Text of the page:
An autoimmune response could be causing your neuropsychiatric symptoms.
In some individuals, common infections (i.e., strep, influenza, mycoplasma, Epstein Barr virus and Lyme disease) can trigger an abnormal immune response, whereby antibodies mistakenly target healthy cells in a specific region of the brain, known as the basal ganglia.
This autoimmune attack can be directed towards dopamine receptors, Lysoganglioside and Tubulin or it can stimulate an enzyme (CaMKII) that regulates production of certain neurotransmitters.
This, in turn, can lead to the onset of neurologic and psychiatric symptoms, which may include obsessions/compulsions, tics, anxiety, depression, attention deficit/hyperactivity, seizure-like episodes, eating disorders, and behaviors associated with autism spectrum disorder.
When an infectious pathogen (bacteria, virus, fungi, parasites) invades the body, the immune system produces antibodies (or proteins) to destroy the harmful organism.
Antibodies mistakenly attack the brain
In some people, the immune system goes awry and produces antibodies that mistakenly target portions of healthy cells in an area of the brain, known as the basal ganglia.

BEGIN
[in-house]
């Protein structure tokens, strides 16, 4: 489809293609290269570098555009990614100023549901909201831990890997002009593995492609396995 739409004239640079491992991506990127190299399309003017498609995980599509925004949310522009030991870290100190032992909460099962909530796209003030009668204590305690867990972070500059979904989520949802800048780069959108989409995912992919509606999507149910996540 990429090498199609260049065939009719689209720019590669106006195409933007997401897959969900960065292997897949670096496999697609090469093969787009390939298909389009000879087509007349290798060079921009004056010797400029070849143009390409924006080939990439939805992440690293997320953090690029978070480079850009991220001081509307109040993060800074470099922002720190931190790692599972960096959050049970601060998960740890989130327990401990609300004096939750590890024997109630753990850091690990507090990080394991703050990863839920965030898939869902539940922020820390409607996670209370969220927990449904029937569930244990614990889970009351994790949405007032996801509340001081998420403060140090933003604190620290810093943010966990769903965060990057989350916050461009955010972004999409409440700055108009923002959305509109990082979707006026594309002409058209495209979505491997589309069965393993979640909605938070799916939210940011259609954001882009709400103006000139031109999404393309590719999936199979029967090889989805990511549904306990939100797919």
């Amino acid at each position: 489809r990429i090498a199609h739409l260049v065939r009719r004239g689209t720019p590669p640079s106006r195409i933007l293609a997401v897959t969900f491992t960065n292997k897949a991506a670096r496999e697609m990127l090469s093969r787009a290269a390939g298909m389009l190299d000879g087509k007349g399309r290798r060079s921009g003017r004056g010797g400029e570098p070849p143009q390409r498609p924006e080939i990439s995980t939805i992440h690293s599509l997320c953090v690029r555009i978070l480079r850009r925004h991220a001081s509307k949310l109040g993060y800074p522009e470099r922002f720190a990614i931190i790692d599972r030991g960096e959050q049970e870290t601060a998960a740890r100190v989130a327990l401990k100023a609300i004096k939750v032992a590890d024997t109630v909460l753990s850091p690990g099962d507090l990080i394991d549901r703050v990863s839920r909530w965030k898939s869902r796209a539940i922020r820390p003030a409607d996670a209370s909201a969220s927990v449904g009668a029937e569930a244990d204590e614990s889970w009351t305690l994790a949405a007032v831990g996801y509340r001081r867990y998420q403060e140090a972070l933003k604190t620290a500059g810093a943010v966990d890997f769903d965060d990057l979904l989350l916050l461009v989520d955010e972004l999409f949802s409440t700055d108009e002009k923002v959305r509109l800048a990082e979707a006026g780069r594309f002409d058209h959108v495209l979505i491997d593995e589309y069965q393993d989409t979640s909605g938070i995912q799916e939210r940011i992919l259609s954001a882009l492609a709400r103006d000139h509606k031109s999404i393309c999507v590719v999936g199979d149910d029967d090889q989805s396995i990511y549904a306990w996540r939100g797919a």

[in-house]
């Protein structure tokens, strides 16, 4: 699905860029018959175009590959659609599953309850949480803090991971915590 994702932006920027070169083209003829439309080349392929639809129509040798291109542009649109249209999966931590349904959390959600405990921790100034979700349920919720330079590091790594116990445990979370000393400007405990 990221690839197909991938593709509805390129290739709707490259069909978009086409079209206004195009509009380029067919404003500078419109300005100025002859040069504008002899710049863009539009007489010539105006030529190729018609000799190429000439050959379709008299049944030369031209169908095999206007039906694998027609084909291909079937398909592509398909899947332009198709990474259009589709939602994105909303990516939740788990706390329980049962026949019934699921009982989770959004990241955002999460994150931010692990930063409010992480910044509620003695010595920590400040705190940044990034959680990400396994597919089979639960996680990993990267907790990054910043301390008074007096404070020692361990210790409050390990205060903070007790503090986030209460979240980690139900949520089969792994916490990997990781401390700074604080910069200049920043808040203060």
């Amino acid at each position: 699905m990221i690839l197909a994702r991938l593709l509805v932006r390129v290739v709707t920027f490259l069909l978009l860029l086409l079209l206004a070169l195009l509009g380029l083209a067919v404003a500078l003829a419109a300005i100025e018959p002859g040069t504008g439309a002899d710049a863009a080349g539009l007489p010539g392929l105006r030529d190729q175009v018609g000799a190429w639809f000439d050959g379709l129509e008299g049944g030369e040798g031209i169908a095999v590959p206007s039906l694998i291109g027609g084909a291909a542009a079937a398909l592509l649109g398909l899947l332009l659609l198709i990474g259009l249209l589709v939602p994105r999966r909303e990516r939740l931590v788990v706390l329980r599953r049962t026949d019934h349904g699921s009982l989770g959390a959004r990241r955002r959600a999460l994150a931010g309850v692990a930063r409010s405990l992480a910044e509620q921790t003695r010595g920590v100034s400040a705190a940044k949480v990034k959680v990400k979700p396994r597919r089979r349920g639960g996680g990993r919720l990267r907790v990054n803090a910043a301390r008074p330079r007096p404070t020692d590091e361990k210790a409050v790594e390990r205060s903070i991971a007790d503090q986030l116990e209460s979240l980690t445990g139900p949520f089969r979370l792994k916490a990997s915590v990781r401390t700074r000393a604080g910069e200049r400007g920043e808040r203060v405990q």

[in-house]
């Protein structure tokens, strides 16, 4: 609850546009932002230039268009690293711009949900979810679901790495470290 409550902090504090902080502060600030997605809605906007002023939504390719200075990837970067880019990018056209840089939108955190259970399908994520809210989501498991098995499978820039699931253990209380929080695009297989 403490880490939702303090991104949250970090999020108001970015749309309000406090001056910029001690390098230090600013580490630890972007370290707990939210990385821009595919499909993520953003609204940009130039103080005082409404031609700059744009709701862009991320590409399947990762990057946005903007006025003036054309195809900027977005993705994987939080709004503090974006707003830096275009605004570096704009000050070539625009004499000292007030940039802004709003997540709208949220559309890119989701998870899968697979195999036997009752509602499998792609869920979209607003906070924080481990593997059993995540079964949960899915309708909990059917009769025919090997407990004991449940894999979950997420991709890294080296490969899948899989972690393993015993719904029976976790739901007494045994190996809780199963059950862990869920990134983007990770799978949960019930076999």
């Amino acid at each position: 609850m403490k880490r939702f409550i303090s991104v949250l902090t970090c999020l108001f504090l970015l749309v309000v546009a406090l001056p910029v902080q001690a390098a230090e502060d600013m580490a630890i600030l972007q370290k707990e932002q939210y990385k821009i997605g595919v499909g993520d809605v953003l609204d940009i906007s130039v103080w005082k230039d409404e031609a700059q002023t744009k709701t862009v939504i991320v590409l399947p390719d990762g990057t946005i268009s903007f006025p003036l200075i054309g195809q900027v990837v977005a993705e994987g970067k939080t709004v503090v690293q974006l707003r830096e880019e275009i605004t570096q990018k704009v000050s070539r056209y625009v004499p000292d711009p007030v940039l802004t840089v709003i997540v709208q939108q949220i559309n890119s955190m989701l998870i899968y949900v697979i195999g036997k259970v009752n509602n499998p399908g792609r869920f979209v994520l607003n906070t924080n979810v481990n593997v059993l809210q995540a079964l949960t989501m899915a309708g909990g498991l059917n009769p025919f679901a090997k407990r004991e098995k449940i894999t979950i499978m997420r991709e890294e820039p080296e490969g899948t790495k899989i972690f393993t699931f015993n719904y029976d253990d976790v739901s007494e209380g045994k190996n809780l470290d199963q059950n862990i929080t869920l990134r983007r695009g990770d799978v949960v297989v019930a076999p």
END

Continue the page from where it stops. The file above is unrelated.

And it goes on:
These “autoimmune antibodies” can bind to or block neuronal targets (Dopamine D1 and D2 receptors, Lysoganglioside GM-1, Tubulin) in the basal ganglia.
Disrupting how cells function
When autoimmune antibodies are directed against these targets in the brain, it can disrupt the normal function of cells and receptors.
Triggering Brain Inflammation
This autoimmune response can also lead to brain inflammation in the basal ganglia, a region of the brain responsible for movement, emotions and thoughts.
Resulting in Neuropsychiatric Symptoms
This, in turn, can lead to the onset of various neurologic, psychiatric and/or behavioral symptoms including OCD, mood disorders, eating disorders, tics and seizure-like episodes.